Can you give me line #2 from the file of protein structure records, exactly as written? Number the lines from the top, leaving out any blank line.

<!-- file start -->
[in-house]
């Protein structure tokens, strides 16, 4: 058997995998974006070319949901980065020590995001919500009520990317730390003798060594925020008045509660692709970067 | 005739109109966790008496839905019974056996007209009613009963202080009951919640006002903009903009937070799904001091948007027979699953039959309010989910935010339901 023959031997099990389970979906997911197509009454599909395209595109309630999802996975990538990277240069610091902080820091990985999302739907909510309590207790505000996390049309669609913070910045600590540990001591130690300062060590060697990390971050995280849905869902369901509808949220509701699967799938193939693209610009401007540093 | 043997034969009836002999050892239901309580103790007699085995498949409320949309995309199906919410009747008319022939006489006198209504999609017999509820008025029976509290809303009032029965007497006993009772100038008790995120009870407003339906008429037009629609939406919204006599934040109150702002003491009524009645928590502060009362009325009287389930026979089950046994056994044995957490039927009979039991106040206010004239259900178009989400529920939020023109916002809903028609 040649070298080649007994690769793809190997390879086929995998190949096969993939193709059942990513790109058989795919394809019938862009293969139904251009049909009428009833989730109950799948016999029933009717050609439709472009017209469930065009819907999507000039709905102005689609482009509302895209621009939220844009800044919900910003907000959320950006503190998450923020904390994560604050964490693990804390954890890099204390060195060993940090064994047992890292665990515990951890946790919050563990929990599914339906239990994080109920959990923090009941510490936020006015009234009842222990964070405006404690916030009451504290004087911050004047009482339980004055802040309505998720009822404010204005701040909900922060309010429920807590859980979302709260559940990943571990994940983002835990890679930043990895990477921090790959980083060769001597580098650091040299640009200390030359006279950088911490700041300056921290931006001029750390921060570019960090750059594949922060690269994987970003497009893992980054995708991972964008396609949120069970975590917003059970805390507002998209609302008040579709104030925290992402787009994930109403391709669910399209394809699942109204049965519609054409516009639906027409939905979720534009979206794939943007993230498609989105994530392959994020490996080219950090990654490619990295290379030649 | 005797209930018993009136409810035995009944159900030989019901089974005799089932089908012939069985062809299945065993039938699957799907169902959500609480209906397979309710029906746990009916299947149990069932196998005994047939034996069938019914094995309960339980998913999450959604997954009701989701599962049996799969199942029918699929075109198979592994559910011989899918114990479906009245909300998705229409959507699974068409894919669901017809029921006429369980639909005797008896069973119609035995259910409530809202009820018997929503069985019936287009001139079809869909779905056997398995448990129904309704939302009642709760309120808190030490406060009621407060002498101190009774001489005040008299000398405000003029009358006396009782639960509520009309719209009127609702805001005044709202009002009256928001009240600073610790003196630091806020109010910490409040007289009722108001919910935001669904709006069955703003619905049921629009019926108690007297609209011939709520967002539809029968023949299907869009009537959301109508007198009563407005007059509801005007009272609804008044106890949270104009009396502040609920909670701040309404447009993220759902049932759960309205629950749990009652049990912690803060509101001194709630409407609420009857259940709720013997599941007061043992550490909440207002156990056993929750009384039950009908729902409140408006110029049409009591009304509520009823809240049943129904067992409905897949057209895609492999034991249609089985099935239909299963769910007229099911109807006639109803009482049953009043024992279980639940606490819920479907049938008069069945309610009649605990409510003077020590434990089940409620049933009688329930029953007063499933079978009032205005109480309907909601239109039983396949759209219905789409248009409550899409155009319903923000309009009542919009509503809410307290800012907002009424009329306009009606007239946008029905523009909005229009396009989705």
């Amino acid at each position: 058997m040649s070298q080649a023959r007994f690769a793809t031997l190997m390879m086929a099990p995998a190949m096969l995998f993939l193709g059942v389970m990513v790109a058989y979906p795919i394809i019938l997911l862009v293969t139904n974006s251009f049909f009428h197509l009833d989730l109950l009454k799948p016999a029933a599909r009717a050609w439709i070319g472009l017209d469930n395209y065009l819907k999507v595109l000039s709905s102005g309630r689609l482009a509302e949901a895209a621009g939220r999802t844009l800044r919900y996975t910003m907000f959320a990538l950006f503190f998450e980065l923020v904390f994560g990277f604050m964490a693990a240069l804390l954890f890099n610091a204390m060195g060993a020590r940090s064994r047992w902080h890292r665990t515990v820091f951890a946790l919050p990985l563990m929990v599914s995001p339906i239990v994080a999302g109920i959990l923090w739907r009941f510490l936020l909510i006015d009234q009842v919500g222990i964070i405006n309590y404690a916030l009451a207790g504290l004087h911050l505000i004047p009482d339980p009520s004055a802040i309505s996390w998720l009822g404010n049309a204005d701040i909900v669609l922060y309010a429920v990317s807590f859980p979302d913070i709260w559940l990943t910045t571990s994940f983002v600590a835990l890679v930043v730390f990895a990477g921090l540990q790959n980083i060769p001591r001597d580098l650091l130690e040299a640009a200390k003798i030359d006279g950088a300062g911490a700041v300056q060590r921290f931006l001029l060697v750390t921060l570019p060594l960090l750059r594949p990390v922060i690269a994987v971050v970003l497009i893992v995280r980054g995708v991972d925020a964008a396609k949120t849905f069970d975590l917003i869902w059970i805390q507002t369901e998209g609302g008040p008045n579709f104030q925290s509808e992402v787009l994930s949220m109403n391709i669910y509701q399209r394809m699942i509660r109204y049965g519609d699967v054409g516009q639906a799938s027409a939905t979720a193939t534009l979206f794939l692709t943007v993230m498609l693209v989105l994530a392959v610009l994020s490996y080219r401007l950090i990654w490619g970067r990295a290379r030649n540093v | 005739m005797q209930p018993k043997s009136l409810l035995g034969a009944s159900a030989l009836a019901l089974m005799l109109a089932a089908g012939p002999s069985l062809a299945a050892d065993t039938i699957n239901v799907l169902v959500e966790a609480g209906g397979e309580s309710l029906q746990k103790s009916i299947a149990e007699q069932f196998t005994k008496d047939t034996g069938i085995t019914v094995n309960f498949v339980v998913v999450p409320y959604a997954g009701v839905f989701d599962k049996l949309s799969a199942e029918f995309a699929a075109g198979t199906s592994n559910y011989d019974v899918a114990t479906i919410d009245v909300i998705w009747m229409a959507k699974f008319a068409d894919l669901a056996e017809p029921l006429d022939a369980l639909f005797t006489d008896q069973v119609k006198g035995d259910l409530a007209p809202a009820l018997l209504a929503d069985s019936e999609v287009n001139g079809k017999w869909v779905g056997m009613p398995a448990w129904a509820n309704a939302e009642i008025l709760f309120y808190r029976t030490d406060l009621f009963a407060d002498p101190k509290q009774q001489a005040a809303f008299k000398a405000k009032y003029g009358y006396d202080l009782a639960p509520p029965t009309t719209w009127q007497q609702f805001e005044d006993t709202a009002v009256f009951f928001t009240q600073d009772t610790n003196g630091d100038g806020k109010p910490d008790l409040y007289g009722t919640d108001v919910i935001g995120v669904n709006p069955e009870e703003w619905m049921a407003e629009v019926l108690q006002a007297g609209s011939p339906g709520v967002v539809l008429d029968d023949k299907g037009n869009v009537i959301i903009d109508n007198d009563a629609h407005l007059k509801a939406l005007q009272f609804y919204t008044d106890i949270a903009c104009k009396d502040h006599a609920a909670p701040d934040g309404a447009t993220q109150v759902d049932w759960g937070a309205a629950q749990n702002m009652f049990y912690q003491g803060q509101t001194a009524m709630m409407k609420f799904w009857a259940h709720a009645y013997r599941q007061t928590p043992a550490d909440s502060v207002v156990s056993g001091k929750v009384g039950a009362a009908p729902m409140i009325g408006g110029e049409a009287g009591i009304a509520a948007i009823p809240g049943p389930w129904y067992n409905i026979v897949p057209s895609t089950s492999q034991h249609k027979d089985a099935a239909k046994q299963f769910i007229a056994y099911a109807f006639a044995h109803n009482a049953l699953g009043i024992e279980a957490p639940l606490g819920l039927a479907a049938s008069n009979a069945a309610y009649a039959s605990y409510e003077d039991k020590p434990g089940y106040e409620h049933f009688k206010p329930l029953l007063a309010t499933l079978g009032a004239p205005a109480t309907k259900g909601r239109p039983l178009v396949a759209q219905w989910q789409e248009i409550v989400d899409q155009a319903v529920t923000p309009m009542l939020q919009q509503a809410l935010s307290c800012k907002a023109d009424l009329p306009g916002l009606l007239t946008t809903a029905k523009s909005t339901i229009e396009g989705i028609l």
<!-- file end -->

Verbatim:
């Protein structure tokens, strides 16, 4: 058997995998974006070319949901980065020590995001919500009520990317730390003798060594925020008045509660692709970067 | 005739109109966790008496839905019974056996007209009613009963202080009951919640006002903009903009937070799904001091948007027979699953039959309010989910935010339901 023959031997099990389970979906997911197509009454599909395209595109309630999802996975990538990277240069610091902080820091990985999302739907909510309590207790505000996390049309669609913070910045600590540990001591130690300062060590060697990390971050995280849905869902369901509808949220509701699967799938193939693209610009401007540093 | 043997034969009836002999050892239901309580103790007699085995498949409320949309995309199906919410009747008319022939006489006198209504999609017999509820008025029976509290809303009032029965007497006993009772100038008790995120009870407003339906008429037009629609939406919204006599934040109150702002003491009524009645928590502060009362009325009287389930026979089950046994056994044995957490039927009979039991106040206010004239259900178009989400529920939020023109916002809903028609 040649070298080649007994690769793809190997390879086929995998190949096969993939193709059942990513790109058989795919394809019938862009293969139904251009049909009428009833989730109950799948016999029933009717050609439709472009017209469930065009819907999507000039709905102005689609482009509302895209621009939220844009800044919900910003907000959320950006503190998450923020904390994560604050964490693990804390954890890099204390060195060993940090064994047992890292665990515990951890946790919050563990929990599914339906239990994080109920959990923090009941510490936020006015009234009842222990964070405006404690916030009451504290004087911050004047009482339980004055802040309505998720009822404010204005701040909900922060309010429920807590859980979302709260559940990943571990994940983002835990890679930043990895990477921090790959980083060769001597580098650091040299640009200390030359006279950088911490700041300056921290931006001029750390921060570019960090750059594949922060690269994987970003497009893992980054995708991972964008396609949120069970975590917003059970805390507002998209609302008040579709104030925290992402787009994930109403391709669910399209394809699942109204049965519609054409516009639906027409939905979720534009979206794939943007993230498609989105994530392959994020490996080219950090990654490619990295290379030649 | 005797209930018993009136409810035995009944159900030989019901089974005799089932089908012939069985062809299945065993039938699957799907169902959500609480209906397979309710029906746990009916299947149990069932196998005994047939034996069938019914094995309960339980998913999450959604997954009701989701599962049996799969199942029918699929075109198979592994559910011989899918114990479906009245909300998705229409959507699974068409894919669901017809029921006429369980639909005797008896069973119609035995259910409530809202009820018997929503069985019936287009001139079809869909779905056997398995448990129904309704939302009642709760309120808190030490406060009621407060002498101190009774001489005040008299000398405000003029009358006396009782639960509520009309719209009127609702805001005044709202009002009256928001009240600073610790003196630091806020109010910490409040007289009722108001919910935001669904709006069955703003619905049921629009019926108690007297609209011939709520967002539809029968023949299907869009009537959301109508007198009563407005007059509801005007009272609804008044106890949270104009009396502040609920909670701040309404447009993220759902049932759960309205629950749990009652049990912690803060509101001194709630409407609420009857259940709720013997599941007061043992550490909440207002156990056993929750009384039950009908729902409140408006110029049409009591009304509520009823809240049943129904067992409905897949057209895609492999034991249609089985099935239909299963769910007229099911109807006639109803009482049953009043024992279980639940606490819920479907049938008069069945309610009649605990409510003077020590434990089940409620049933009688329930029953007063499933079978009032205005109480309907909601239109039983396949759209219905789409248009409550899409155009319903923000309009009542919009509503809410307290800012907002009424009329306009009606007239946008029905523009909005229009396009989705």